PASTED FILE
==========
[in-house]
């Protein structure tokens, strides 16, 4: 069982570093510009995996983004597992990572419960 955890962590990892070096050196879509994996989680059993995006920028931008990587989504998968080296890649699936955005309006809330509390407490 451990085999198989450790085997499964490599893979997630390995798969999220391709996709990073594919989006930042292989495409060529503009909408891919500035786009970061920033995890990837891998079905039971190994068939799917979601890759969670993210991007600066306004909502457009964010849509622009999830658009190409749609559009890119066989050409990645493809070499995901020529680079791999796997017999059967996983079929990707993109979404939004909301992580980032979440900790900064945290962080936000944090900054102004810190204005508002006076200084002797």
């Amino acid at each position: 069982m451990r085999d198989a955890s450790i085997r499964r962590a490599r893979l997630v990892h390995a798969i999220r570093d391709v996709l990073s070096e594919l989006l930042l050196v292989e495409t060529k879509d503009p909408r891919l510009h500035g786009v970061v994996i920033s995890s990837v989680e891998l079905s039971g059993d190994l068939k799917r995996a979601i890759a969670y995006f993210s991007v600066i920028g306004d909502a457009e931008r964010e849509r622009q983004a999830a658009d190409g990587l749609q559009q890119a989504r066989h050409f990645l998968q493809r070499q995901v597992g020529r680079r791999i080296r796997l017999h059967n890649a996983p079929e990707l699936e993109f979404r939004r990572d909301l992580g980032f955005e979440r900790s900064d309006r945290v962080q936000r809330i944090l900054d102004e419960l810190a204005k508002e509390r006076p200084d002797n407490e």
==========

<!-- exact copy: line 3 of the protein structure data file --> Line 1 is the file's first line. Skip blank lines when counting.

């Amino acid at each position: 069982m451990r085999d198989a955890s450790i085997r499964r962590a490599r893979l997630v990892h390995a798969i999220r570093d391709v996709l990073s070096e594919l989006l930042l050196v292989e495409t060529k879509d503009p909408r891919l510009h500035g786009v970061v994996i920033s995890s990837v989680e891998l079905s039971g059993d190994l068939k799917r995996a979601i890759a969670y995006f993210s991007v600066i920028g306004d909502a457009e931008r964010e849509r622009q983004a999830a658009d190409g990587l749609q559009q890119a989504r066989h050409f990645l998968q493809r070499q995901v597992g020529r680079r791999i080296r796997l017999h059967n890649a996983p079929e990707l699936e993109f979404r939004r990572d909301l992580g980032f955005e979440r900790s900064d309006r945290v962080q936000r809330i944090l900054d102004e419960l810190a204005k508002e509390r006076p200084d002797n407490e």